Today the city has regained its peaceful green parks, covered by the leaves of autumn. But at the beginning of March, the Russian army occupied nearby settlements during the blockade of Chernihiv – a northern Ukrainian city half way between the Belarusian border and Kyiv, on the road taken by a 64 kilometre column of Russian tanks in the first days of the invasion.
The Novozavodsk District Court in Chernihiv, active in prosecuting war crimes like courts in all liberated areas, is now getting organized to consider the case of two Russian servicemen who allegedly terrorized people in their own home for three weeks.
Investigators have identified them as soldiers of the 80th tank regiment (military unit No. 87441), stationed in the city of Chebarkul, Chelyabinsk region of the Russian Federation. On March 9, thirteen of them forcibly moved into a house where an elderly woman and her two grandchildren lived. Charged in this case, 30-year-old Commander Ruslan Kuliev was the superior of the occupiers.
From one of the local Russians, investigators learned that the hostess's grandson had previously served in the Ukrainian National Guard. This became a reason for bullying. The young man was driven out into the yard and the second defendant in the case, 22-year-old Sergeant Andrei Shudin, punched him in the chest at least four times on Kuliev’s instructions, according to the charges. From March 9 to 13, the boy spent four frosty nights outside with his hands tied and without outer clothing.
The occupiers reportedly made hell inside the house for the grandmother and her 16-year-old granddaughter. According to the investigation, 30-year-old Kuliev repeatedly harassed the young girl at night. When relatives called out to him, saying that she was still a teenager, Kuliev answered that she looked as if she were in her 20s.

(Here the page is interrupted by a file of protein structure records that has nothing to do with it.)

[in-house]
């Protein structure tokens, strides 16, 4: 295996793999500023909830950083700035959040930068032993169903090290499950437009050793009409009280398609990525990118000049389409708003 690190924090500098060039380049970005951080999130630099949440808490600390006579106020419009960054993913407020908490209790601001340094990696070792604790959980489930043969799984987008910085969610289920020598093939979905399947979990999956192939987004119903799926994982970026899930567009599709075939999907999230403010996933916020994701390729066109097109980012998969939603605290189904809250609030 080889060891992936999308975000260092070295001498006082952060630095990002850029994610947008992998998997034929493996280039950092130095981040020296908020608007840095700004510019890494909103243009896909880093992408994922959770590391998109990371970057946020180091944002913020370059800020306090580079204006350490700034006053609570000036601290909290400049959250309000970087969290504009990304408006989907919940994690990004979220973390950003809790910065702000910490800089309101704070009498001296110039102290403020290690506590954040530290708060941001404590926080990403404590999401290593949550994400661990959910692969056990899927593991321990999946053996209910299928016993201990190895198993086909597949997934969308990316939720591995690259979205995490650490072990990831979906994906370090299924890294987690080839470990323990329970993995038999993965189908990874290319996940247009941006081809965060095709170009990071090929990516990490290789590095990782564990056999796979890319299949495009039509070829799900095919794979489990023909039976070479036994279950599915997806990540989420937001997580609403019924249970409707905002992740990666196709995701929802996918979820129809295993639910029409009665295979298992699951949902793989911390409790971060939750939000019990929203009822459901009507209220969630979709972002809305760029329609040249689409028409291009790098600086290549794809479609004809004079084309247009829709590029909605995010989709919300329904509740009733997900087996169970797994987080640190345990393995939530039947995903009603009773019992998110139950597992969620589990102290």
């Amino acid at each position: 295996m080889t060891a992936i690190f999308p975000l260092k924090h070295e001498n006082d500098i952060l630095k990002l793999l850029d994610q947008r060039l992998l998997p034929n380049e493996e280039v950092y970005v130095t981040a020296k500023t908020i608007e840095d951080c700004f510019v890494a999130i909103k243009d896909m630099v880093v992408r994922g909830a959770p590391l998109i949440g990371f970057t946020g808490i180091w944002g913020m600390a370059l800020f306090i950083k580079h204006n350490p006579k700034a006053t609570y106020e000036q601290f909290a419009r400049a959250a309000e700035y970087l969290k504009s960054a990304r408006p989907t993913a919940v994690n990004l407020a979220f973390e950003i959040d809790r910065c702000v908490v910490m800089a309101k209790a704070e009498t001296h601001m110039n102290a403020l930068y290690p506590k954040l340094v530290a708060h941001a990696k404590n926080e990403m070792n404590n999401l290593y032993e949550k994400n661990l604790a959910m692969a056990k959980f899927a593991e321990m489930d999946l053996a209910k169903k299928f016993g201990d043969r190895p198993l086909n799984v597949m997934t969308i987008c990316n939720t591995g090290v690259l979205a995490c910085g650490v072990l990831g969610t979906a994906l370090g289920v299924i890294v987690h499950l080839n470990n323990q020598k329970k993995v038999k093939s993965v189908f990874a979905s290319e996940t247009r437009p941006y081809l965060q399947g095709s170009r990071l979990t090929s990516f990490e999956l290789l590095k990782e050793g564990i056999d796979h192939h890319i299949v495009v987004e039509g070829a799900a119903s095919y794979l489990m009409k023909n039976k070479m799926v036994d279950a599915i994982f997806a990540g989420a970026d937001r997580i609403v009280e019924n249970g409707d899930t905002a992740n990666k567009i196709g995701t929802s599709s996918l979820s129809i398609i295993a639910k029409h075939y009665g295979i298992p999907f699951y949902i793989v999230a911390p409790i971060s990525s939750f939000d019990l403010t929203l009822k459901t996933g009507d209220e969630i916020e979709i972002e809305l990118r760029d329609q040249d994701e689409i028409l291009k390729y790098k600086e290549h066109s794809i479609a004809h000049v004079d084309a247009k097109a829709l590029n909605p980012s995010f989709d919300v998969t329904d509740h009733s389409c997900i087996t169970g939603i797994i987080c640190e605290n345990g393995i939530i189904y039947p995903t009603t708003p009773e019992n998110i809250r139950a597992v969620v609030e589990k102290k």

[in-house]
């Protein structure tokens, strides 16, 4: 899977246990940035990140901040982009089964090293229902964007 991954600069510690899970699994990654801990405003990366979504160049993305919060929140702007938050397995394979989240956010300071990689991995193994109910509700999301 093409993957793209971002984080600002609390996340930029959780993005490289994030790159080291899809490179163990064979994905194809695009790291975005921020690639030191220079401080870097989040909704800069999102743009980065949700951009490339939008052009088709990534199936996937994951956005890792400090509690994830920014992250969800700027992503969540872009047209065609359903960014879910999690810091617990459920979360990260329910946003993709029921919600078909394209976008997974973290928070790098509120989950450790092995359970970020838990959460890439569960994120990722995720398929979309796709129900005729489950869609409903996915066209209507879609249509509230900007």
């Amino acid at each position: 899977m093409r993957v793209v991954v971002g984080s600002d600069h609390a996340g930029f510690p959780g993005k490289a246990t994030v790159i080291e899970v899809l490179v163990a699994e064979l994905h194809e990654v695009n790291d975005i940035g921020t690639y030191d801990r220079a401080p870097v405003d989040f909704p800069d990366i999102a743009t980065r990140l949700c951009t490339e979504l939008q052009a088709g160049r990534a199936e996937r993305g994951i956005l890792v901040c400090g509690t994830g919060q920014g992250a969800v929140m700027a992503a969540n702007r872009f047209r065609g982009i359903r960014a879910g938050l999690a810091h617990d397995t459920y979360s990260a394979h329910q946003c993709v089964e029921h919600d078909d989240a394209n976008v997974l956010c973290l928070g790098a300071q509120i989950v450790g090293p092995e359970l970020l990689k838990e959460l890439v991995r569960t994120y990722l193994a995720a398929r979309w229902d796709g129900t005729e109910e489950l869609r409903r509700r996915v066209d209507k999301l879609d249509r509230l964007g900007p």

According to the indictment, on the first night they came in, between 2 and 4 a.m., the Russian Commander pushed the victim on the bed, sat on her legs and hit her on the head with a pistol, threatened to kill her relatives in case of refusal, and later handed her over to other Russian soldiers for rape. The girl broke free and loudly called for help, scaring the aggressors. The next night it happened again.
“He lay next to me, saying ‘I won't rape you, but let me touch you’. That's how he took me [by the throat] and said ‘if you scream when I'm harassing you, I'll twist your neck. If you don't give voluntarily, then I will kill the old woman and your brother and everyone will rape you,” the victim testified in the programme “Television Toronto”.
This lasted until March 18, when the victim disappeared from the house. As it turned out later, her aunt managed to take her away. The Russians, discovering the girl's absence, interrogated the brother, asking where his sister was hiding. According to the case file, Kuliev hit the boy on the legs with a billiard cue, threatened to kill him and shot twice in the direction of the legs. On March 21, a Russian soldier pointed a hand-loaded grenade launcher at him. Having not achieved their goal, the Russians apparently left the boy alone and lived in the house for about a week until they left at the end of March.